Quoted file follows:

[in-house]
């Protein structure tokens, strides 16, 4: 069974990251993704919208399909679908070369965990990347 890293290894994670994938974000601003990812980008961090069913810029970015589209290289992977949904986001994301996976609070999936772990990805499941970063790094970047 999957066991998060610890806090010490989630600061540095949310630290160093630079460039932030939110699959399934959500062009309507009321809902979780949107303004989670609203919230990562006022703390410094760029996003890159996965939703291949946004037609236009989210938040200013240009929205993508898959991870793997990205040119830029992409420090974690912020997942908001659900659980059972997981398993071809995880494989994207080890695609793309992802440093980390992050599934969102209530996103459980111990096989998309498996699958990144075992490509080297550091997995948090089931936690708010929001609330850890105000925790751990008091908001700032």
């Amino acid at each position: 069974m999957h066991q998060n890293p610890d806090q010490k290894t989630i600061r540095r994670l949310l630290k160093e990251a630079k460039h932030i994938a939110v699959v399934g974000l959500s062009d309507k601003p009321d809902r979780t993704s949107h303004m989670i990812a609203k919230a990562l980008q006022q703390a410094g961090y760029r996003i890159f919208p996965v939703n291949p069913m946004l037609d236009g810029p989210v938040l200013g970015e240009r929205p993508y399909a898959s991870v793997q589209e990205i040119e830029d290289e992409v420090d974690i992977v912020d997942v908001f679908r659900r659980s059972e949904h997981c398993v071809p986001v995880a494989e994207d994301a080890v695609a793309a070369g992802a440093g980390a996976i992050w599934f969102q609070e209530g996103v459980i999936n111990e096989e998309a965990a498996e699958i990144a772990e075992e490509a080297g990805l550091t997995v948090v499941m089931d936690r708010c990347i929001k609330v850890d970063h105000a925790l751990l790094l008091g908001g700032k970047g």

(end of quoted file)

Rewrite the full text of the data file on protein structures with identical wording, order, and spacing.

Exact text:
[in-house]
């Protein structure tokens, strides 16, 4: 069974990251993704919208399909679908070369965990990347 890293290894994670994938974000601003990812980008961090069913810029970015589209290289992977949904986001994301996976609070999936772990990805499941970063790094970047 999957066991998060610890806090010490989630600061540095949310630290160093630079460039932030939110699959399934959500062009309507009321809902979780949107303004989670609203919230990562006022703390410094760029996003890159996965939703291949946004037609236009989210938040200013240009929205993508898959991870793997990205040119830029992409420090974690912020997942908001659900659980059972997981398993071809995880494989994207080890695609793309992802440093980390992050599934969102209530996103459980111990096989998309498996699958990144075992490509080297550091997995948090089931936690708010929001609330850890105000925790751990008091908001700032």
């Amino acid at each position: 069974m999957h066991q998060n890293p610890d806090q010490k290894t989630i600061r540095r994670l949310l630290k160093e990251a630079k460039h932030i994938a939110v699959v399934g974000l959500s062009d309507k601003p009321d809902r979780t993704s949107h303004m989670i990812a609203k919230a990562l980008q006022q703390a410094g961090y760029r996003i890159f919208p996965v939703n291949p069913m946004l037609d236009g810029p989210v938040l200013g970015e240009r929205p993508y399909a898959s991870v793997q589209e990205i040119e830029d290289e992409v420090d974690i992977v912020d997942v908001f679908r659900r659980s059972e949904h997981c398993v071809p986001v995880a494989e994207d994301a080890v695609a793309a070369g992802a440093g980390a996976i992050w599934f969102q609070e209530g996103v459980i999936n111990e096989e998309a965990a498996e699958i990144a772990e075992e490509a080297g990805l550091t997995v948090v499941m089931d936690r708010c990347i929001k609330v850890d970063h105000a925790l751990l790094l008091g908001g700032k970047g």